Sunday, June 14, 2009

Should Allotments have rules about flowers?

What's wrong with an allotment plot full of flowers? As long as you look after your allotment, shouldn't it be yours to do what you please with (link via guardian.co.uk) I think it's absolute madness that Chris Smallbone - Dig My Plot - has been given a Notice to Quit by his allotment council officer, supported by his allotment society because he filled his plot with flowers! I wonder what those of you who have an allotment, think of this judgment? Do you think it's wrong to have an allotment full of flowers? Do you have to follow strict rules about what you can and can't grow on your allotment?

11 comments:

  1. I agree wholeheartedly with you on this!
    I'll make a fuller comment later on after I've checked the rules for my own plot, and had time to calm down! xx

    Meantime you may like to read what other allotmenteers think about it here
    http://www.allotments4all.co.uk/smf/index.php/topic,52621.msg533936/topicseen.html#new

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  2. Insane! I don't own an allotment but my father-in-law does and he grows all kinds of things but I dont thing he grows flowers. At the allotments he has a community and cliques and enough stuff to make an entertaining (an eccentric as always) British sit com. This sounds like one of the episodes.

    If the rules on joining state that allotments arent to be used for flowers, then thats fair, but otherwise this seems crazy, especially for such a garden-happy nation! Poor Chris Smallbone!

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  3. Flighty, I'm glad you agree with my view. I was pretty sure you would. It will be interesting to hear about the rules for your own plot.

    And thanks for the link to the forum.

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  4. Michelloui, I think Chris Smallbone should be able to contest this ruling - unless, like you say, that the rules for his allotment specify no flowers. It's ridiculous though to think people can't grow what they want to on their own allotment!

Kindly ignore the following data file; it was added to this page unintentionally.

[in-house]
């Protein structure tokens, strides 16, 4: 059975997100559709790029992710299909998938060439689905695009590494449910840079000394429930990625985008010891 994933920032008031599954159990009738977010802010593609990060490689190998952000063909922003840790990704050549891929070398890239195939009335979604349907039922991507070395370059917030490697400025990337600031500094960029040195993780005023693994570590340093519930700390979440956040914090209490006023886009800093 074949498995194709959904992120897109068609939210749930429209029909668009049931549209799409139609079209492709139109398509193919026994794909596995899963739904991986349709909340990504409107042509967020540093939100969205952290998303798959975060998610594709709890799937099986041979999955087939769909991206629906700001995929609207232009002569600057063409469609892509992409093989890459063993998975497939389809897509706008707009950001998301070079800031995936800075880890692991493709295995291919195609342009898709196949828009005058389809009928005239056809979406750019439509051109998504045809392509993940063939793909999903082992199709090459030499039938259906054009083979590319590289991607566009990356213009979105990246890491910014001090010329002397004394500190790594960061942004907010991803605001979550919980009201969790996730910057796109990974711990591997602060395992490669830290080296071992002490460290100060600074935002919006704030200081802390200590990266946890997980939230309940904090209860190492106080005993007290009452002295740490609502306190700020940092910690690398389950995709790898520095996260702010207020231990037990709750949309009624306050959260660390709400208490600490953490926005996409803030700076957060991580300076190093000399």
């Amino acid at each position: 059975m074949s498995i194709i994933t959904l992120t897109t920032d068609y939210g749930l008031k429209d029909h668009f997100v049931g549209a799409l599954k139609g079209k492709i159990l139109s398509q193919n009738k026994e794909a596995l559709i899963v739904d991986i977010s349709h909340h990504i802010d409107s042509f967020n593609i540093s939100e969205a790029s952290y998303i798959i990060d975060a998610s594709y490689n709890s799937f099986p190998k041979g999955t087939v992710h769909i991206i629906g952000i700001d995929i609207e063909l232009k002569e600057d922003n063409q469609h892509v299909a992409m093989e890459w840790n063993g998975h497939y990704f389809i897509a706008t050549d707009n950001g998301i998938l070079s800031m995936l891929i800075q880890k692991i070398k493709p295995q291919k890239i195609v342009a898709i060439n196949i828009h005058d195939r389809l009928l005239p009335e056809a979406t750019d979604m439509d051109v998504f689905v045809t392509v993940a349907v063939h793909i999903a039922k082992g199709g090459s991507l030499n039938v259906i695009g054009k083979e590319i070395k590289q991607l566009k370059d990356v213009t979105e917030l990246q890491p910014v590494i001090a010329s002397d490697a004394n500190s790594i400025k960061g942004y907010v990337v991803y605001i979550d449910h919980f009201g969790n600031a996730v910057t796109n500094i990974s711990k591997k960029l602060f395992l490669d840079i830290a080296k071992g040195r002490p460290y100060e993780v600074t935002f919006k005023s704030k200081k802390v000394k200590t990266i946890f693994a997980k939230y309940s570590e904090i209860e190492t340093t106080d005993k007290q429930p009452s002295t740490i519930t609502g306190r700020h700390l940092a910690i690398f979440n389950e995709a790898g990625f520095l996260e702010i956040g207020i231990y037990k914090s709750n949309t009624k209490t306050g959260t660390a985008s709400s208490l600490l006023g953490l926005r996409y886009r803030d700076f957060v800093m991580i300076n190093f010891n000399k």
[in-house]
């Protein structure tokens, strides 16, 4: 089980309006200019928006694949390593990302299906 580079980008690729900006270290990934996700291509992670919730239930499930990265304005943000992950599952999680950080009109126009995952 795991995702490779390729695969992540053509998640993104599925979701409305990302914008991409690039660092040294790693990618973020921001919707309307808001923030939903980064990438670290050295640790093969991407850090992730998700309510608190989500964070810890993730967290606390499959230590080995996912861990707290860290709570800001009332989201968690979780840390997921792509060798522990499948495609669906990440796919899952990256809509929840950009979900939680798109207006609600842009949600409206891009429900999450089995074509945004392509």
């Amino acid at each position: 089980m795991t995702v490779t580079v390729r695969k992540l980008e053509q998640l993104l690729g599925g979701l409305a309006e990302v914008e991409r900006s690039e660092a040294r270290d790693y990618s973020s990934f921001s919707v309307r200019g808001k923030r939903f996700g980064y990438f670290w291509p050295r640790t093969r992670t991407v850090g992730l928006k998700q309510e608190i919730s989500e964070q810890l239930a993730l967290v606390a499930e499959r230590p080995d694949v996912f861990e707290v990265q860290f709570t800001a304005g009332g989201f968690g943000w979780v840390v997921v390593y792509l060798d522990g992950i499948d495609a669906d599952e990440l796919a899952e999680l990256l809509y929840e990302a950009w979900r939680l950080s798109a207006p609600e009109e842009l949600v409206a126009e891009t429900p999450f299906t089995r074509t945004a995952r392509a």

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  5. Harrow Council's general conditions under which the allotment gardens are to be cultivated start with...The tenant shall keep the allotment garden clean, in a good state of cultivation and fertility and in good condition.
    There are another 14 conditions of which just one relates to what can or can't be grown...the tenant shall not plant any trees with the exception of espaliers, cordons or fans on dwarfing stock.

    Official expection was, and still is, that an allotment should be used for mainly growing vegetables and fruit but clearly councils vary in their rules as to allotment gardens.

    I feel that providing an allotment is being used properly then what is grown, and how, is down to the plotholder. Above all commonsense has to be used by all concerned.

    There are, of course, two sides to this story but I'm sure that in this case officialdom is being heavy-handed. I hope that he pursues the matter as it's an important issue for all allotmenteers.

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  6. There's some points of interest, including the growing of flowers, in this parliamentary report from 1998 on allotments
    http://www.parliament.the-stationery-office.co.uk/pa/cm199798/cmselect/cmenvtra/560/56014.htm#a31

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  7. Thanks for all the info, Flighty! Much appreciated.

    And I agree that this case of officialdom is being heavy-handed as you say.

    I noticed Chris Smallbone left a comment to the Guardian article to thank everyone for their support and to explain his gardening style/philisophy regarding his allotment. He mentions that the plot was a meadow of horsetail and that:

    "Through sheer hard work and no chemicals I have sought to grow where no one has grown before How ironic that I have been served a Non Cultivation Order on this plot, which I have actually got back into cultivation.

    Unfortunately my efforts are not recognized by The Committee or the Councils Allotment Officer, even though the members of the committee have watched me work so hard in tackling the problem without chemicals."

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  8. I think its goes back in time to when allotments were allocated to people without gardens to grow their own vegetables because they could not afford to buy them.

    Then during the war, food was absolutely essential and flowers that were not edible were just not grown on allotments.

    A few flowers were always tolerated, as nasturtiums, marigolds and a few others act like and insecteside.

    There are always two sides to every story.

    mrs K

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  9. Mrs K, I agree it made sense to be strict about allotments being used to grow vegetables during the war when food was rationed, however, in this day and age I think rules about what is grown on allotments shouldn't be so strictly enforced.

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  10. It's a sad day when growing flowers is objected to though isn't it?

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